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Purpose: In order to examine the efficacy of clove essence as an anesthetic on Persian sturgeon, Acipenser persicus, we conducted an experiment. We also investigate if clove essence anesthesia suppressed the normal plasma cortisol and glucose level increase in this species or not. The Effects of clove essence on Hematological factors (Hb, Hct, and WBC) was examined as well.
Methods: Three different concentrations of clove essence (200,300,400 ppm) combined the two water temperature (20 and 25°C) were assessed. From one trial (concentration: 300ppt and temperature: 25°C), blood samples were taken on 0 (immediately upon placement in recovery tank), 1,6,24 and 72 hours post recovery in order to evaluate physiological responses.
Results: Anesthetizing with different concentrations of clove essence (200,300,400 ppm) combined the water temperature (20 and 25°C) rapidly occurred in less than 1.5 minute after exposure to the clove essence. After 72h both blood glucose and cortisol reach the level similar to the control group which was before applying clove essence. Hematological parameters after some fluctuation reached its level the same as control group of the experiments.
Conclusion: with regard to anesthetic effects of clove essence dosages, the combination of 400 ppm and 24°C was the best treatment for anesthetizing as well as recovery.
In fisheries and aquaculture, anesthetics are helpful for reducing the stress caused by handling , transportation, Artificial insemination , sampling [3-4], tagging  and surgical preparations for physiological investigations .
Choosing an anesthetic attributes to several characteristics including its efficacy, availability; cost-effectiveness; ease of use; nature of the study; and safety for the user including fish, humans and the environment [7- 9].
Since fish breathe through gills rather than lungs, anesthetic agents are greatly inhaled with gills. As a result, anesthesia must be added to the tank water and delivered through an aquatic medium . Therefore, the relationship between the epithelium surface of the gill and the body volume as well as thickness of epithelium affect the efficacy of anesthetics [5; 11]. The Other Biological factors, including species, the stage of life cycle and age, size and weight, lipid content, body condition and disease status also influence the metabolic rate and therefore the pharmacokinetics of the anesthetic compound .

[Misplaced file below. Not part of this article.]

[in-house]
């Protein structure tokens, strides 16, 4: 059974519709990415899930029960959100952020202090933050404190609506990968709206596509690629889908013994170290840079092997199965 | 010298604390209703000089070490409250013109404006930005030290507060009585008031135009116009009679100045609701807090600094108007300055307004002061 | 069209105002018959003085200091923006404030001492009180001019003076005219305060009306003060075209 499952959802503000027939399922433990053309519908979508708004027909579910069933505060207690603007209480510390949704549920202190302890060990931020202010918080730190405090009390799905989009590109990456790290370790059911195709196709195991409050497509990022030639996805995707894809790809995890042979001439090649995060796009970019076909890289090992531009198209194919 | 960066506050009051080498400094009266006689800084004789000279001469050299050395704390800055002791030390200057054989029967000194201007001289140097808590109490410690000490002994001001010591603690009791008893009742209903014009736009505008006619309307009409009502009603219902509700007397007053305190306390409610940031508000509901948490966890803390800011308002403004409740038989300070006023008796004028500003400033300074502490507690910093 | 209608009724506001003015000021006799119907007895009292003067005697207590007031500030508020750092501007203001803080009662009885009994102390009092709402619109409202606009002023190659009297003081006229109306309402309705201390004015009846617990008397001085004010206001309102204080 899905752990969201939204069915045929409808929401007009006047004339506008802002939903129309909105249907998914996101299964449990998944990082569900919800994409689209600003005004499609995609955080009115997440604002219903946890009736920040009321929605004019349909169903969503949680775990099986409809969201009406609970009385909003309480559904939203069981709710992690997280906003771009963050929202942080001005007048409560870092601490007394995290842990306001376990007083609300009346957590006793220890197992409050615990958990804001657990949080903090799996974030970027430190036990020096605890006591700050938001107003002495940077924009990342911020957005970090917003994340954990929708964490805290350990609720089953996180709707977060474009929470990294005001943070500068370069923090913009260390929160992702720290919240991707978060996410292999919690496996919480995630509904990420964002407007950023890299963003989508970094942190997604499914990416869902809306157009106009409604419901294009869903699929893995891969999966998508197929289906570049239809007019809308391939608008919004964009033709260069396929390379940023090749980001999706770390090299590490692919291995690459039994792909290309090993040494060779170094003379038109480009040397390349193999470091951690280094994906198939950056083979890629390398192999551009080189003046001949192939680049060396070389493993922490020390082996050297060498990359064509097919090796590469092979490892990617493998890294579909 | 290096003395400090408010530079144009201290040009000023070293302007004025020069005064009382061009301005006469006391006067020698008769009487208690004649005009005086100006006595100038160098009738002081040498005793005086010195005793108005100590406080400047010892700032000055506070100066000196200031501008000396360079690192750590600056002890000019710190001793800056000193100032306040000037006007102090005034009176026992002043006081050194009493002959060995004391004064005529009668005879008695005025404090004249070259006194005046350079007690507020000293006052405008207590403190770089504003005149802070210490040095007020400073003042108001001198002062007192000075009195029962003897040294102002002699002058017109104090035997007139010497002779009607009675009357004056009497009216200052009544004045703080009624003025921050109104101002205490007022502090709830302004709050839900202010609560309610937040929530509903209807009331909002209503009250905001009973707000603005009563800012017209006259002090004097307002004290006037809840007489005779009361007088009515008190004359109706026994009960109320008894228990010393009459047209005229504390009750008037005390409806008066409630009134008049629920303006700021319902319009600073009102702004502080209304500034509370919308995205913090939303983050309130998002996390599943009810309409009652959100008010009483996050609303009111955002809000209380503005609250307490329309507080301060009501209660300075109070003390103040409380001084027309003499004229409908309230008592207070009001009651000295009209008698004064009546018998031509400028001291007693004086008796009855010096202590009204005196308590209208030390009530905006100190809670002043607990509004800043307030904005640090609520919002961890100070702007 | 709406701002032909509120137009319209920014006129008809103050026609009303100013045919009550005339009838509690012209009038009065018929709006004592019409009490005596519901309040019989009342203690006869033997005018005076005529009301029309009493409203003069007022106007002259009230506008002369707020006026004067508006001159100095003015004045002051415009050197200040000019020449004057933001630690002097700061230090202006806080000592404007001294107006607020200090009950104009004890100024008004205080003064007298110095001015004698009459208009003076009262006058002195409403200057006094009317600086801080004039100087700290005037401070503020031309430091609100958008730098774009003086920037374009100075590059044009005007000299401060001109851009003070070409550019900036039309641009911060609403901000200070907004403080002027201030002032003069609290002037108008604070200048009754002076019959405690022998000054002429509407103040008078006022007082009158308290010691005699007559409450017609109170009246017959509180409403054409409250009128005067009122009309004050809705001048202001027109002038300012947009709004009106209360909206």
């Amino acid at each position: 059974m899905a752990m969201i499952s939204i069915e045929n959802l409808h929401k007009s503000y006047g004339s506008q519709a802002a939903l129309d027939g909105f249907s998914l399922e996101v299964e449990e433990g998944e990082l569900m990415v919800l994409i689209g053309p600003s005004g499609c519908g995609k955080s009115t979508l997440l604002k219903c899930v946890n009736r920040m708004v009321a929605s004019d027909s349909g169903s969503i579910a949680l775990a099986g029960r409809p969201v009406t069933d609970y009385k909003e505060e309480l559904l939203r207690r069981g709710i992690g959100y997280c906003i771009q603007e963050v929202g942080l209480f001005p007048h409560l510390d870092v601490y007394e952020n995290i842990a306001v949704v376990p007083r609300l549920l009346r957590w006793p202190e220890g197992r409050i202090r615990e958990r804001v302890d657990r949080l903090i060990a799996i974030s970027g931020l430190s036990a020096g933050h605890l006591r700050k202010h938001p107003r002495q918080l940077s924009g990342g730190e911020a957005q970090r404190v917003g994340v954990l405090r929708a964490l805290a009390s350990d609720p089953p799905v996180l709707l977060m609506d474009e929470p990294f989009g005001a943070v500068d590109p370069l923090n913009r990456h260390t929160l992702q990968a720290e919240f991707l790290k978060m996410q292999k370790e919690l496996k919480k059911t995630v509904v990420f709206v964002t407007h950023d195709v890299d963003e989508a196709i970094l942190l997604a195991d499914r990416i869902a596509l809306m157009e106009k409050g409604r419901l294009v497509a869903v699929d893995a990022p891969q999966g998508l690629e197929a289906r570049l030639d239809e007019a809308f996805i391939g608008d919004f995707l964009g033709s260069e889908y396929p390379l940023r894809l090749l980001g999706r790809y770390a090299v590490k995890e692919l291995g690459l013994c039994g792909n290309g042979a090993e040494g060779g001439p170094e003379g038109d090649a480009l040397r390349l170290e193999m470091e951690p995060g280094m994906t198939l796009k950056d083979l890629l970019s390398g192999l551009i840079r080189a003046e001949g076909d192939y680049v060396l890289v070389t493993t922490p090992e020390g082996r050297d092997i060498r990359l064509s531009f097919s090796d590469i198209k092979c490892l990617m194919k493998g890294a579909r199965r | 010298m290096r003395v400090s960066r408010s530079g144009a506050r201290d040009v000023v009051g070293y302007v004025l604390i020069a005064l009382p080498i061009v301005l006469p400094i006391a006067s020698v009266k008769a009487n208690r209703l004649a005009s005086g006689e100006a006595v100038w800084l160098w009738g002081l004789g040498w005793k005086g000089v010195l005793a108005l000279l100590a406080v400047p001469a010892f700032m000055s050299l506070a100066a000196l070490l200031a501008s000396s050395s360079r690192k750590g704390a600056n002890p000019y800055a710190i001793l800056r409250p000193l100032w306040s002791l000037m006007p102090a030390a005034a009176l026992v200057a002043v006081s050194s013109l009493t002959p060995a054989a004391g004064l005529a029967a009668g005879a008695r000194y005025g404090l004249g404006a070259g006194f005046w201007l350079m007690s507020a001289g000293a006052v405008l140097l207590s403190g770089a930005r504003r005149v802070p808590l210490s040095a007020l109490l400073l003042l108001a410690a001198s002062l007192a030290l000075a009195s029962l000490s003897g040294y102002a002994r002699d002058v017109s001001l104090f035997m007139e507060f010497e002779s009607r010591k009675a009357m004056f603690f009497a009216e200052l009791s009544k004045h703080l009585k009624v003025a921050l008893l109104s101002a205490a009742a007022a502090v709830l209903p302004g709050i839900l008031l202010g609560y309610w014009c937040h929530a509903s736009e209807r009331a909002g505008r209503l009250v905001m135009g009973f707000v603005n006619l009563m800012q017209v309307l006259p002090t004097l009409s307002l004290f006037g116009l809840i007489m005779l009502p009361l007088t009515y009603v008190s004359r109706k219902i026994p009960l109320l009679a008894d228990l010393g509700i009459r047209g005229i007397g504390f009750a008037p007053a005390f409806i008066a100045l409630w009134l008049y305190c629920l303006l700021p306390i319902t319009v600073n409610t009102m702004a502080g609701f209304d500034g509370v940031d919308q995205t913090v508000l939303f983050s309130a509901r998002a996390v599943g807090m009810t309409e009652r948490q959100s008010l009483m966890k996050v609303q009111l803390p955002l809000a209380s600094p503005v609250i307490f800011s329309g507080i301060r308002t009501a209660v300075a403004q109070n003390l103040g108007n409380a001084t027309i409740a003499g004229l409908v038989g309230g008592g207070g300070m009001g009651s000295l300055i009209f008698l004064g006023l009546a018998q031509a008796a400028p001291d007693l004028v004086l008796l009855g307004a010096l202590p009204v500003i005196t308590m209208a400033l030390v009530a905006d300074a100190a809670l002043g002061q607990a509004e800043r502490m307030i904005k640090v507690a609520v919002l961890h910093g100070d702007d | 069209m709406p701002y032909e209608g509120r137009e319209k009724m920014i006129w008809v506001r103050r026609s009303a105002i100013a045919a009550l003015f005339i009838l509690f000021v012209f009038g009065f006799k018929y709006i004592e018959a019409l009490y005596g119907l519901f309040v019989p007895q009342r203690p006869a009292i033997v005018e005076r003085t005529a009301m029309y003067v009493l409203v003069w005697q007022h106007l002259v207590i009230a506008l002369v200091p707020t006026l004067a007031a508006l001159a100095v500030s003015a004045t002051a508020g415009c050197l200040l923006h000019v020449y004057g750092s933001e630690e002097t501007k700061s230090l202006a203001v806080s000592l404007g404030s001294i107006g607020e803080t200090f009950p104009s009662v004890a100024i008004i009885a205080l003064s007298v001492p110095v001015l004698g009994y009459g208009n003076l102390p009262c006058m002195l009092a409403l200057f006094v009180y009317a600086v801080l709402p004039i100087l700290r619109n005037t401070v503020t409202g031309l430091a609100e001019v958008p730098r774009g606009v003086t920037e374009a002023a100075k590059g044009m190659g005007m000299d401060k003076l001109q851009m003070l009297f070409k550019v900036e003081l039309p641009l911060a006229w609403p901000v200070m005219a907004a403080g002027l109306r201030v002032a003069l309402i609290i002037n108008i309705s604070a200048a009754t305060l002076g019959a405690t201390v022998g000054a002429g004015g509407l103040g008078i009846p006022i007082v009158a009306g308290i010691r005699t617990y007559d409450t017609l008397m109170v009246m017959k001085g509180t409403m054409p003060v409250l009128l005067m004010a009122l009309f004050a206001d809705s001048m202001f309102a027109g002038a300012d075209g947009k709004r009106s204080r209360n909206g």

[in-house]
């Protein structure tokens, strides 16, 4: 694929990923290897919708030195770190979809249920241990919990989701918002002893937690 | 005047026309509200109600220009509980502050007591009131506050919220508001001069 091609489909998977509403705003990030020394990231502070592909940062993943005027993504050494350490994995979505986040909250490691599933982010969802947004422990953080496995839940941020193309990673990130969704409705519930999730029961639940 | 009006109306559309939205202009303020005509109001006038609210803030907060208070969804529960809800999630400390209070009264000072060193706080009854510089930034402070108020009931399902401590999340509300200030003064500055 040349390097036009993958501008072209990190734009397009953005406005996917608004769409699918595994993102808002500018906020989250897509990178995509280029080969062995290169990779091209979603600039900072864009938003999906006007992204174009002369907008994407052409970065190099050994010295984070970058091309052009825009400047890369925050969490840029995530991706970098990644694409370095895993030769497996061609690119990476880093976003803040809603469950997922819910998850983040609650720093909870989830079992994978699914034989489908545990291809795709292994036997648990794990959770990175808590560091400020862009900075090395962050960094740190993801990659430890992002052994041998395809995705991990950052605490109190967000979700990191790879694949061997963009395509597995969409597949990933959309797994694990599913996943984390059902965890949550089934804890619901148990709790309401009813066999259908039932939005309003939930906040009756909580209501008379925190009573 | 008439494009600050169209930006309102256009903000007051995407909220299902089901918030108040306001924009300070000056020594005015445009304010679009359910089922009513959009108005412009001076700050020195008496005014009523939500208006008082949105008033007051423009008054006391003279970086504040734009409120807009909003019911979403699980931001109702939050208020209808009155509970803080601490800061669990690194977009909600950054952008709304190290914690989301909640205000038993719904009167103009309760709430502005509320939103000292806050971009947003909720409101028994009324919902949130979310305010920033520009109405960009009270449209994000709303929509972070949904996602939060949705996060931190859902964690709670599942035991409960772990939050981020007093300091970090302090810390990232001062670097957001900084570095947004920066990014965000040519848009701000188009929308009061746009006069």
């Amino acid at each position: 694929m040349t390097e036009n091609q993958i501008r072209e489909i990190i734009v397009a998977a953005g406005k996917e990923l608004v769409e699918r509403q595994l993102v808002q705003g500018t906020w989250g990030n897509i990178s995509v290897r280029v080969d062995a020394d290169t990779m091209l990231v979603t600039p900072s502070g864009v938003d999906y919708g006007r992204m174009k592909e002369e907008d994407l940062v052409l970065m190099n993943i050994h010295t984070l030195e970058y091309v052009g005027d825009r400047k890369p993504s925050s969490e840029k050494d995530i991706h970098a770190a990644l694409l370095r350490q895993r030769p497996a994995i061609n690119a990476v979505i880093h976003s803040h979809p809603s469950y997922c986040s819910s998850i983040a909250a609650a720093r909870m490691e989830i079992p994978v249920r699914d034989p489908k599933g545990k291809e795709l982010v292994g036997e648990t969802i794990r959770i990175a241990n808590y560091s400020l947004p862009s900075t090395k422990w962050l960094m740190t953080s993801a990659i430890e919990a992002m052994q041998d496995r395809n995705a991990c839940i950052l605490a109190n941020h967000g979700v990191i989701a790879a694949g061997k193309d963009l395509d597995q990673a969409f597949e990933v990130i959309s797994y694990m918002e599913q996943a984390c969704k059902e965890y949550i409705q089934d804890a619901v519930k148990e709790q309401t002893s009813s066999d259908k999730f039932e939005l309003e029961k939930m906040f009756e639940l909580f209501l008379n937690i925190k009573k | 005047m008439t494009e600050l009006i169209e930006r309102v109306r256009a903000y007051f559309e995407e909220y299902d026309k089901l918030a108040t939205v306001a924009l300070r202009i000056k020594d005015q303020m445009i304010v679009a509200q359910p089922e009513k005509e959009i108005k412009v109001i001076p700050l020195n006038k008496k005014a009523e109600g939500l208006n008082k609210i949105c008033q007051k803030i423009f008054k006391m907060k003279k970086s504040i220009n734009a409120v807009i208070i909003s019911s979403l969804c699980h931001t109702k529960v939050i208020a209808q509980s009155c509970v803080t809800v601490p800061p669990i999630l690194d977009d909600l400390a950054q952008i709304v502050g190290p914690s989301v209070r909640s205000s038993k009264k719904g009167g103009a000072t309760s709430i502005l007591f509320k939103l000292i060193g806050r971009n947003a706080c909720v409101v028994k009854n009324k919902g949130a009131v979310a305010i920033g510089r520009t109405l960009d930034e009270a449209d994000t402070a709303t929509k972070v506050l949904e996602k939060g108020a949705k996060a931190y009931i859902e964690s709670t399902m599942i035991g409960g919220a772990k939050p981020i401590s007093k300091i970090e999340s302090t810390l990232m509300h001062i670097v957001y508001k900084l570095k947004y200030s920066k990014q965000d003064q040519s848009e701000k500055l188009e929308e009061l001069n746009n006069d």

Water condition, such as temperature and pH can also affect the efficacy of an anesthetic solution on species .
Clove oil, natural oil derived from the clove plant, Eugenia caryophyllata, has some of the characteristics considered for an ideal anesthetic agent. The active ingredient of clove oil is eugenol (4-allyl-2-methoxyphenol), a phenolic compound [8; 10], which inhibit the prostaglandin H synthase (PHS) and result in analgesic effects of clove oil  What's more, the eugenol-based anesthetics are effective at low dosages, inexpensive, easily obtained and capable to reduce stress. They are also organic substances safe for both environment and user [2; 8]. Therefore, it could be a promising anesthetic agent in aquaculture and many studies have done to evaluate its efficacy on some species [7-9; 13-30].
Clove essence in Iran is used as an effective agent for anesthetizing fish in aquaculture facilities in order to mitigate the handling stress due to the grading, transporting and artificial spawning .
Persian sturgeon is an endangered species . It is spawned artificially in aquaculture facilities with the aim of restocking to improve its population. So some studies were done on effects of anesthetic agents on brood stocks and fries . Raising sturgeons for producing broodstocks in order to reduce dependency on natural populations is very promising . During culturing and breeding practices, stressful functions such as handling and transportation might affect its survival and growth, so using anesthetic agents could be helpful .
In order to examine the efficacy of clove essence as an anesthetic on Persian sturgeon, Acipenser persicus, we conducted an experiment. We also investigate to determine whether clove essence anesthesia suppressed the normal plasma cortisol and glucose elevating in this species or not. Hematological factors which could be affected by anesthetic agent were analyzed as well.
Material and Method
Fish and rearing condition
The experiments conducted on juvenile Persian sturgeon (average weight: 148.7433±22.62g) produced at the Institute of Aquaculture of the Marjani for Sturgeon, Golestan, Iran. Prior to the study, fish were maintained in groups in 150-L aquariums in an indoor facility; fish had been maintained in this facility for more than 2 years. For the purpose of the study, fish were housed separately in experimental aquaria and acclimated to it for a minimum of 2 weeks. The aquaria shared a common source of water with a steady temperature of 25°C. Throughout the acclimatization period and during the experiment; environmental conditions were monitored and maintained within a narrow range of variable. Fish were kept under natural photoperiodic conditions, fed on hand with handmade pellet and fasted for 24 h prior to each experiment.